There is no Japanese Encephalitis outbreak, the Department of Health (DOH) assured, but as more people become aware of the disease, more cases may be reported in the coming days.
Secretary of Health Paulyn Ubial said there is no surge in cases, but it is best if families, communities and local executives will intensify their mosquito control programme to decrease chances of infection, particularly in areas that are high-risk.
Humans can acquire JE infection when bitten by an infected mosquito. These insects bite day and night, and more commonly in rural and agricultural areas.
Preventive measures will also protect against dengue and chikungunya, both of which are mosquito-borne.
“As the country moves further into the rainy season, there is typically a rise in mosquito-borne diseases such as dengue,” said the DOH in a press statement.
“Many areas in the Philippines can see more cases in the coming weeks. That is why it is important for LGUs to step up on reporting and notification of any suspect case,” Health officials said, noting an increase in health-seeking behaviour and heightened awareness, which led to increase reporting.
As of August 26, 133 cases have been laboratory confirmed by the Epidemiology Bureau of the DOH. "The DOH-EB recorded a 44 percent decrease of laboratory confirmed JE cases all over the country as compared to the same period last year," according to the statement.
There have been nine deaths due to the infection, most of which were reported in areas in Central Luzon where seven perished, four in Pampanga, one in Nueva Ecija and two in Zambales. Two other deaths have been reported in Pangasinan and Laguna, according to Sun Star.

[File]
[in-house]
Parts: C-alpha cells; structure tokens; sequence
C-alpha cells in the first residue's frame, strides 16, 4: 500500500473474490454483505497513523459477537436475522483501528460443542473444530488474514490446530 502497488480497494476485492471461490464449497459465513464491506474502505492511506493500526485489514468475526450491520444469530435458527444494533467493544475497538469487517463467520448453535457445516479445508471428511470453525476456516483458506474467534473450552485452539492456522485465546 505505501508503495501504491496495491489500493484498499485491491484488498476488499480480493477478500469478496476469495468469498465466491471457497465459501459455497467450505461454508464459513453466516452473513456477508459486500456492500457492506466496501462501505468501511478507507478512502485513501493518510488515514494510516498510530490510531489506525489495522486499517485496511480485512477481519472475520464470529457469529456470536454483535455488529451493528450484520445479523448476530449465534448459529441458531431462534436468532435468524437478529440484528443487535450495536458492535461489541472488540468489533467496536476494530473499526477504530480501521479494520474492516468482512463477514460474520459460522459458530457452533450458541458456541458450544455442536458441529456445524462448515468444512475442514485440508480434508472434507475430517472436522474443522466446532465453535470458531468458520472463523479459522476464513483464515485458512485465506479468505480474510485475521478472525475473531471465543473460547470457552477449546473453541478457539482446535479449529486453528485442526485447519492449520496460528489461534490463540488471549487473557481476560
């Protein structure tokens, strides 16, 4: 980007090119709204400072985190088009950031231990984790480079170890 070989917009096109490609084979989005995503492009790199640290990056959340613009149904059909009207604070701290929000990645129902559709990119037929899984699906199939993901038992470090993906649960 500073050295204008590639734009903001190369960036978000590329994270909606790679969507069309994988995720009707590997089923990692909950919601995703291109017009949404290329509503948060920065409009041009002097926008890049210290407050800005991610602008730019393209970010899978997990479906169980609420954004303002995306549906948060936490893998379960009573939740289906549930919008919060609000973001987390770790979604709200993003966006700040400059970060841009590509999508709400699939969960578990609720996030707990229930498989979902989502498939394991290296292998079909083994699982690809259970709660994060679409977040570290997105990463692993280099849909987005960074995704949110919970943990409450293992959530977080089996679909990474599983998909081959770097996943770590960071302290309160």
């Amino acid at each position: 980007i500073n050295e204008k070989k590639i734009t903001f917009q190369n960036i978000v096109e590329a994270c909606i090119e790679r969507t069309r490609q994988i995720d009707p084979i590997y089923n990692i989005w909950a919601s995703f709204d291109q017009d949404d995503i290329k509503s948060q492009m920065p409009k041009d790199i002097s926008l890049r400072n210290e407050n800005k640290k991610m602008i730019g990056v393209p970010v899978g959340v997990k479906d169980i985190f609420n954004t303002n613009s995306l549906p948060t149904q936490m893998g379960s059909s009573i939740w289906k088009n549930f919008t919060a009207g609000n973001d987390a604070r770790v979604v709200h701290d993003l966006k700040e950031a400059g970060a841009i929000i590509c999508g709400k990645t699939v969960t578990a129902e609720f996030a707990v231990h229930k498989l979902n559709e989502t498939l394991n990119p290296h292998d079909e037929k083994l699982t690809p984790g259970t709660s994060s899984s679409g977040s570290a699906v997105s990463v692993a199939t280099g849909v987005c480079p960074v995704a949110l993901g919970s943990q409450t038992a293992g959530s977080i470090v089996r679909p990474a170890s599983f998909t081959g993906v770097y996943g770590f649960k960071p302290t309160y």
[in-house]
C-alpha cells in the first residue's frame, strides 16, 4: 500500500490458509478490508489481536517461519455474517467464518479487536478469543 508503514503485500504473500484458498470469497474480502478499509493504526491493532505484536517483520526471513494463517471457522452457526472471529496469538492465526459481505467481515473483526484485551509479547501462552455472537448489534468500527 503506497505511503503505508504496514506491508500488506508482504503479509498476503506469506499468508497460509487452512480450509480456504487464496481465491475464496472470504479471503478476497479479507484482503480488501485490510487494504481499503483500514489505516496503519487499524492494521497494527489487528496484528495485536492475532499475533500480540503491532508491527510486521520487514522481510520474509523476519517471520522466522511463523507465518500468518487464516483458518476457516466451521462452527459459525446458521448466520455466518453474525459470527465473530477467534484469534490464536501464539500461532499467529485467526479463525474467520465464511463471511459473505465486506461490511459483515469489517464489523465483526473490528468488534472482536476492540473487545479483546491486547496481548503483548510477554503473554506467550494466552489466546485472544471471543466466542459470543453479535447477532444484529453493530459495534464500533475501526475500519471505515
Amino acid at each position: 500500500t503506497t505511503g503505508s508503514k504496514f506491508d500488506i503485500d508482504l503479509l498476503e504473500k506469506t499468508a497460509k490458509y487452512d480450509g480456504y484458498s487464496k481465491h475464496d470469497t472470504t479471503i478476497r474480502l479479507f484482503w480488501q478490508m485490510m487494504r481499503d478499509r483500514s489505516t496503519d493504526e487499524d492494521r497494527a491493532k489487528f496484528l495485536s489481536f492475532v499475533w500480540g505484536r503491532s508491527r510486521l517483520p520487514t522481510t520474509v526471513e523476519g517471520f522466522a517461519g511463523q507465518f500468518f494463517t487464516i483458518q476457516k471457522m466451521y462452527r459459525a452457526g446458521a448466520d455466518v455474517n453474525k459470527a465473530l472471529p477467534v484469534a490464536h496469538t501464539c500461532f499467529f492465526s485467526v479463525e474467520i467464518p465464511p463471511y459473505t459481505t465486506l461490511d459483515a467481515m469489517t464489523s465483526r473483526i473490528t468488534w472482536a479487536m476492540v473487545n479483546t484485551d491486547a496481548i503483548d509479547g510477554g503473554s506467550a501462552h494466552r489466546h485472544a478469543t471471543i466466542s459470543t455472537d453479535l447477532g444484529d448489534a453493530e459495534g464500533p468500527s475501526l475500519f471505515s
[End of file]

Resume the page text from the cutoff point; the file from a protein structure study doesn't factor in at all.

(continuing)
In search of vaccine
With heightened awareness about the disease, residents have been turning to rural health units asking to reserve vaccines. Unfortunately, this has not been possible.
In Laguna, the Provincial Health Office said that there has been a shortage in JE vaccine in their area, and many hospitals have no stocks of the vaccine, according to a report from the Philippine Daily Inquirer.
Laguna had two confirmed cases, one from San Pablo City who survived and another in the town of Calauan, who unfortunately died.
Dr Rene Bagamasbad, Laguna provincial health officer, noted that there could be a fresh batch of vaccine to be made available in a week.
Japanese Encephalitis vaccination
DOH is planning to include JE vaccination in the national immunization programme as soon as 2018 for children.
“The DOH is firming up plans to introduce JE vaccination among young children in 2018,” according to the statement, but the department also added that the, “timing of the vaccination against the disease is factored in when administering the vaccine.”
Earlier in August when Secretary Ubial was interviewed, she said, “it’s already in our pipeline for the national immunization programme... we will be introducing the JE vaccine by next year.”
“Prevention is better than cure. If there is a vaccine that will actively prevent the illness, then why not?” Secretary Ubial added.
Focus on 4S - DOH
Still JE prevention - like dengue - should focus on destruction of mosquito breeding sites and environmental cleanliness, the department underscored.
The DOH's battle cry against mosquito related illnesses has always been vector control, whether that be dengue, malaria, chikungunya or Zika.
JE presents with no signs and symptoms 5 to 15 days after being bitten. However, once illness shows, symptoms could include fever, chills, headache, nausea, vomiting, confusion and seizures, paralysis, coma and death in severe cases. Treatment remains supportive.
“I urge the public to take JE preventive measures following the 4S against dengue and other mosquito-borne diseases. This includes getting rid of standing water, maintaining environmental cleanliness and eliminating potential breeding places of mosquitoes; wearing protective clothing and using FDA-approved insect repellents; seeking immediate consultations; and saying no to indiscriminate fogging,” Secretary Ubial reminded. MIMS
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